Analysts are concerned about the continuous disunity in the SLPP. They say, it’s one burden too many which the party must deal with. “It’s difficult to grasp as to why an opposition party will want to go into an election with the ruling party with a candidate that is unlikely to take them to their Eldorado? This is sickeningly and unthinkable. SLPP should know that electoral victory can never be achieved by assumption, wishful thinking, division, propaganda or by dilly-dally the needed peace-talk among its members, but can only be a reality when a level playing field, unity and tolerance is allowed to thrive amongst its fold,” says Ibrahim Wurie, a political and social commentator.
He added: “The party’s progress should be of uttermost importance against progress made within ethnic nationalities, as this will make the party more attractive to the electorates. It is only under such conditions that Sierra Leoneans will be convinced that the party is fully ready to take over leadership from the ruling APC. Otherwise, it will be to your tents for every one irrespective of what anyone thinks or feels.”
Chief Somana Kapen, SLPP chairman and leader, reinforced Wurie’s position. According to him, “Nobody has won elections on their own legs but on the…legs of the Sierra Leone People’s Party. The spirit of unity must dominate our thinking. Unity, peace and love should be our utmost. We would blame ourselves if we continue to be disunited.”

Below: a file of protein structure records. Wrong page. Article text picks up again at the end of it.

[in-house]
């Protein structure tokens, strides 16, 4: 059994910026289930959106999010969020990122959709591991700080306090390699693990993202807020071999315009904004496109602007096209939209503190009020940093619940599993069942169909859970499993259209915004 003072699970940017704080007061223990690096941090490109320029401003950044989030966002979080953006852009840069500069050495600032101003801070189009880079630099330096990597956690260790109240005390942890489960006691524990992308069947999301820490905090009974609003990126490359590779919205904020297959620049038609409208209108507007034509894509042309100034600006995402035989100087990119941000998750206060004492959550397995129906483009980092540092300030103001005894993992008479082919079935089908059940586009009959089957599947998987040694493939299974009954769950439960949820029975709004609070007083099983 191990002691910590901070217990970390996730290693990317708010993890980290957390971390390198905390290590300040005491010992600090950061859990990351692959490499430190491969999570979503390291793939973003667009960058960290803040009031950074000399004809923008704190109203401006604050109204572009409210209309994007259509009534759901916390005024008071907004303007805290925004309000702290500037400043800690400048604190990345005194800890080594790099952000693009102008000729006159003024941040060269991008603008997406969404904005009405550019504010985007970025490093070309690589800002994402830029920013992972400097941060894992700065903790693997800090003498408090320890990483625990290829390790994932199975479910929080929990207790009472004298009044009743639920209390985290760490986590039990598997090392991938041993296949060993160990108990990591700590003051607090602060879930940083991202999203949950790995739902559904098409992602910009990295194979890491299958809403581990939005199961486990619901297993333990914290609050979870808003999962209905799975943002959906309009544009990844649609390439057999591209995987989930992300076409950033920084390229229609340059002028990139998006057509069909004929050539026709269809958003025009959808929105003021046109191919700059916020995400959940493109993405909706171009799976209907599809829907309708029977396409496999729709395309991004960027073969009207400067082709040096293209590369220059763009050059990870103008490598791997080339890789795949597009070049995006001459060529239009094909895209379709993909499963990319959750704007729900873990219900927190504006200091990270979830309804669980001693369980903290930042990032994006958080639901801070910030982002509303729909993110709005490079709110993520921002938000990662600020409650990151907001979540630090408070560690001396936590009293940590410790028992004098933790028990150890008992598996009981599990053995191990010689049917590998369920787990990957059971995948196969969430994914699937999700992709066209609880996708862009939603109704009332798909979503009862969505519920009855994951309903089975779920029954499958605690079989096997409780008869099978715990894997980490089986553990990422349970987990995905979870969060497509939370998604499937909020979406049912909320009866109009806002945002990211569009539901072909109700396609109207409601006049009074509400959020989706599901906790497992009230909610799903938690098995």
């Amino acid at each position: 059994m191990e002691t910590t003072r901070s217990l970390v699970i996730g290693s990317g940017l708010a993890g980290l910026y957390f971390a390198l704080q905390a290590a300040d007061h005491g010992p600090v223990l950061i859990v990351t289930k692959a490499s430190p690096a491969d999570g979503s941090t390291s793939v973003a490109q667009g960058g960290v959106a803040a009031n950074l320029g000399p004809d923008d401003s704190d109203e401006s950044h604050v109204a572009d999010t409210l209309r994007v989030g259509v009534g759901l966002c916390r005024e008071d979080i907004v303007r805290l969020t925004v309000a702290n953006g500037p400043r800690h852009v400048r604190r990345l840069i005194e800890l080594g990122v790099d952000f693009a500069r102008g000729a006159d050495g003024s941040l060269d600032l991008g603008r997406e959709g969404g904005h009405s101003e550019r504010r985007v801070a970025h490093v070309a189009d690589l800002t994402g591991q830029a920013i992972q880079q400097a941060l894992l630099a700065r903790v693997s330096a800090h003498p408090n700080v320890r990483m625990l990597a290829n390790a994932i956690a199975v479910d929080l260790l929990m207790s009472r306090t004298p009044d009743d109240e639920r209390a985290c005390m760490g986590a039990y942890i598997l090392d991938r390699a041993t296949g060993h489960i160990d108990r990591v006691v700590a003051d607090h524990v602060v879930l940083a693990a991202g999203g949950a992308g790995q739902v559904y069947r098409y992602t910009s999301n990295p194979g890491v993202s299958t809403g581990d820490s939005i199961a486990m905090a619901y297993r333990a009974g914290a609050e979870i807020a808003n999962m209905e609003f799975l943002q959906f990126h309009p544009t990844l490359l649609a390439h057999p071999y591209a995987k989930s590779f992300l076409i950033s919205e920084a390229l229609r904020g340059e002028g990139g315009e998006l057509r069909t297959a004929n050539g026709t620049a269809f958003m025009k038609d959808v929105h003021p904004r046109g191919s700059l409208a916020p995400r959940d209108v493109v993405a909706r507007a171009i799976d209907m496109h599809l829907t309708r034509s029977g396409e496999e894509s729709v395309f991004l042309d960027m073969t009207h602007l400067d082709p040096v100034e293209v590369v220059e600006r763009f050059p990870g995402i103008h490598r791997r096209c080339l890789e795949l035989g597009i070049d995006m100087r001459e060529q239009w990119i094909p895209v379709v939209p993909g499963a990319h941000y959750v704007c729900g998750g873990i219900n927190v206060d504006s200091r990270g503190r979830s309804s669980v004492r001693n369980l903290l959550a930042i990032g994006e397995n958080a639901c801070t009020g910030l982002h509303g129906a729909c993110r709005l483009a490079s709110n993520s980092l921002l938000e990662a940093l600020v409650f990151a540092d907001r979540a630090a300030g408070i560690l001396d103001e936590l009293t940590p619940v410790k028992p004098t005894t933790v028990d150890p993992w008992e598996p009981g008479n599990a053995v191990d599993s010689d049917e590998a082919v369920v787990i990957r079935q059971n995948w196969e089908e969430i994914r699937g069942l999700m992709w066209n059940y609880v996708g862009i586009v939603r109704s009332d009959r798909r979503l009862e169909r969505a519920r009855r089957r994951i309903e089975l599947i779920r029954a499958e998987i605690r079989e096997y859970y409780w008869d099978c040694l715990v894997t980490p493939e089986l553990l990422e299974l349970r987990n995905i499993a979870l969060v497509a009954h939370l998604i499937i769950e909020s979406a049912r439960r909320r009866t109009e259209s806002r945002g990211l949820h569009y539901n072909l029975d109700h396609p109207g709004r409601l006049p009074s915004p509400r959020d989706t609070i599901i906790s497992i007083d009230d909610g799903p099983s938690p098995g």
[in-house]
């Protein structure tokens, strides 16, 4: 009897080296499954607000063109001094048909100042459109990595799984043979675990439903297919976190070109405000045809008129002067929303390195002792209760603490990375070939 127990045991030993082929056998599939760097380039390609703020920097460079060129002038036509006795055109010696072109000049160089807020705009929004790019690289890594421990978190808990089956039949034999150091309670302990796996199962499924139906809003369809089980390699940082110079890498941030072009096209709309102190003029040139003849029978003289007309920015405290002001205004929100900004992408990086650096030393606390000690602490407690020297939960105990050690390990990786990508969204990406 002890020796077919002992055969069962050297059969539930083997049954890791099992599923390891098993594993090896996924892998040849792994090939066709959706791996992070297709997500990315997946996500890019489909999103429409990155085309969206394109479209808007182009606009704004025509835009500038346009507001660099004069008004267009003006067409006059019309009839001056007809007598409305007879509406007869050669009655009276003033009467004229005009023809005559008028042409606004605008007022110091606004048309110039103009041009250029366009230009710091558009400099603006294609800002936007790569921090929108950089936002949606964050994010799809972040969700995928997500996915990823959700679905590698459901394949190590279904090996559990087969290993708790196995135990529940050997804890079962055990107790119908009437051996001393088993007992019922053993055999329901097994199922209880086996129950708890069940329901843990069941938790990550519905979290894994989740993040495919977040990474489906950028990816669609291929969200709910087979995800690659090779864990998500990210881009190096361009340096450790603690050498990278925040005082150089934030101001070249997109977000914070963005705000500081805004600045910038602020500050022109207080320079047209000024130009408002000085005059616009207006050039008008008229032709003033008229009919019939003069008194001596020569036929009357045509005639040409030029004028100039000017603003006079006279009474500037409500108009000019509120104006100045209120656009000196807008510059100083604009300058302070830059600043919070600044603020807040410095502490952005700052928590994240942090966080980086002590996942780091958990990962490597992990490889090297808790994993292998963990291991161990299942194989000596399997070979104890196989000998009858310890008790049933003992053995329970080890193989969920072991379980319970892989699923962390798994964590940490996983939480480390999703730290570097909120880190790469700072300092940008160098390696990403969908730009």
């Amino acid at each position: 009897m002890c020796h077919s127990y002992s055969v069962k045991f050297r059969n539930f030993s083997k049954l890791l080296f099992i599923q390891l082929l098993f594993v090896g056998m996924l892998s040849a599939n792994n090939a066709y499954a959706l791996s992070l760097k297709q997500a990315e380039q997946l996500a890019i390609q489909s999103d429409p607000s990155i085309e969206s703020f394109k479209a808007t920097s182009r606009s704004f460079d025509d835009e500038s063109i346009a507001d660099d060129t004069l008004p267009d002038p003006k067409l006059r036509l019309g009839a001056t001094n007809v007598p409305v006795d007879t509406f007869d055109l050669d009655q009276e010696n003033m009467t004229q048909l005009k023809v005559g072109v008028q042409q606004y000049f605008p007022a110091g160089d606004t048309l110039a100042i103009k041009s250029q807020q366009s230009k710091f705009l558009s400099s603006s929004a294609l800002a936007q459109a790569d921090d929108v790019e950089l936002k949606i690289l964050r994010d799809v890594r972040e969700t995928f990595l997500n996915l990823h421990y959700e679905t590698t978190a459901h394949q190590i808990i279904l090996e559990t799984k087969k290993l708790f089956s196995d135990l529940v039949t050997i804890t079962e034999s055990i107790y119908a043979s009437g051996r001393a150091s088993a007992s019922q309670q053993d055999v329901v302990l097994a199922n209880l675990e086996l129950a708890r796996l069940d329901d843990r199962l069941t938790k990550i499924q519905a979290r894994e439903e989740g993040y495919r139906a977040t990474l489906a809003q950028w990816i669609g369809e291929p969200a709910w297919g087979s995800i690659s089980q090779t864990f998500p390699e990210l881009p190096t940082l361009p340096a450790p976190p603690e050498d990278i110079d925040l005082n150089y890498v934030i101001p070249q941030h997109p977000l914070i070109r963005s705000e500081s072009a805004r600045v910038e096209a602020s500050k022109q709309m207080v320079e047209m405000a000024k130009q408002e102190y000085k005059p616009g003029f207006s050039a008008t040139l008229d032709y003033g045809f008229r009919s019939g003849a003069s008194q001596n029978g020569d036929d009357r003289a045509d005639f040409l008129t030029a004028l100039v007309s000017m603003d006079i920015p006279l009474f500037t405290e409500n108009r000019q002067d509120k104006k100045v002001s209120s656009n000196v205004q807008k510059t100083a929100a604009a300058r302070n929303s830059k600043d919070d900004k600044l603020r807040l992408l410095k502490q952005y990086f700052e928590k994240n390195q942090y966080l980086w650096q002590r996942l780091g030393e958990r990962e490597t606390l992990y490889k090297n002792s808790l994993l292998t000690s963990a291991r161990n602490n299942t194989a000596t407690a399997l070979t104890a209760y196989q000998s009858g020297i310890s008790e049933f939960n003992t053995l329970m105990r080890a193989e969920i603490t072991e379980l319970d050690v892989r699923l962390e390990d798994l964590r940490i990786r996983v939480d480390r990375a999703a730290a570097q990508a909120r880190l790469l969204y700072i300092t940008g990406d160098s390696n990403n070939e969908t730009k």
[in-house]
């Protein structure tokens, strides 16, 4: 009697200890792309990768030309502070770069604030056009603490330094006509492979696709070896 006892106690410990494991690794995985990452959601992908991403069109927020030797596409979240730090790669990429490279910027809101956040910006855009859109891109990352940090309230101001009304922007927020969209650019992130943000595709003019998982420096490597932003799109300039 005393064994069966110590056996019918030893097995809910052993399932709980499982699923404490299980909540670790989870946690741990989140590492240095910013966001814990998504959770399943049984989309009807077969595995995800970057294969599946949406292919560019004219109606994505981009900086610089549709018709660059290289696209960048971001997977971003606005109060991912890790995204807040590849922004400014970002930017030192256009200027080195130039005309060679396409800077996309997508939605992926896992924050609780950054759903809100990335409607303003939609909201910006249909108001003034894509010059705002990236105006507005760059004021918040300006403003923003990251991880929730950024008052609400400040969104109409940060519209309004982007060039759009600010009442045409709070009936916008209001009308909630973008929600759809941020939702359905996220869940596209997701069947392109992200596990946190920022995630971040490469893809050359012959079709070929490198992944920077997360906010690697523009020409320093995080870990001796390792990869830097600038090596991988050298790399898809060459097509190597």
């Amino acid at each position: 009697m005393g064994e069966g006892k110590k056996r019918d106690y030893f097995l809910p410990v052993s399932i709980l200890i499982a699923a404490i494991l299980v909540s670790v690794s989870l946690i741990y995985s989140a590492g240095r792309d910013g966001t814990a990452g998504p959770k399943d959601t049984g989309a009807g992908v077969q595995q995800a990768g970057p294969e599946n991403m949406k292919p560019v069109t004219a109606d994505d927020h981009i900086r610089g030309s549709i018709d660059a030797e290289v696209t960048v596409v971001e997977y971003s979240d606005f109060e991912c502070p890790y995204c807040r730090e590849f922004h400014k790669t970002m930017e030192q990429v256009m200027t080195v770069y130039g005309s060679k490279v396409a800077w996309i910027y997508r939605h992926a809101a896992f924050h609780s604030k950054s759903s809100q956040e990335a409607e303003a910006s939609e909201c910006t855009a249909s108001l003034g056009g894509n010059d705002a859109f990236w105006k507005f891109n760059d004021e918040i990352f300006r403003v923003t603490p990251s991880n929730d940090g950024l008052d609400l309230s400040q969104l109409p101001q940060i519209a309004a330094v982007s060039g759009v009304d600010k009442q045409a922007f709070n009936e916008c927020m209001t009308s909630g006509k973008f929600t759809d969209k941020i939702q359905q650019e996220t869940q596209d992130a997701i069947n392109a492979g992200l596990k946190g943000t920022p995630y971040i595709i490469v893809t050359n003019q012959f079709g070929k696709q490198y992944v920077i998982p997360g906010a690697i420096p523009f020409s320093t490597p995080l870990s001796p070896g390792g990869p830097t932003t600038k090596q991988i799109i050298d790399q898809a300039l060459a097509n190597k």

This simple idea must be understood by all lovers of the SLPP – no matter where he/she is coming from.
A level playing field in the SLPP is the only possible way forward given the current state of the party. But this is not as automatic as we see it. “The party must consider justice, equity and fairness if it does not want its 2017/18 dream to be a mere illusion,” says Melvin Bockarie.
An onlooker at the party’s headquarters, who only identified himself as Kamara, says, “The dark forces that have held SLPP down over the last decade are back and rearing their ugly heads again, double-speaking [unable to give clear answers to simple direct questions] and all for personal and self-serving reasons. SLPP must do away with them if they want peace and electoral victory.”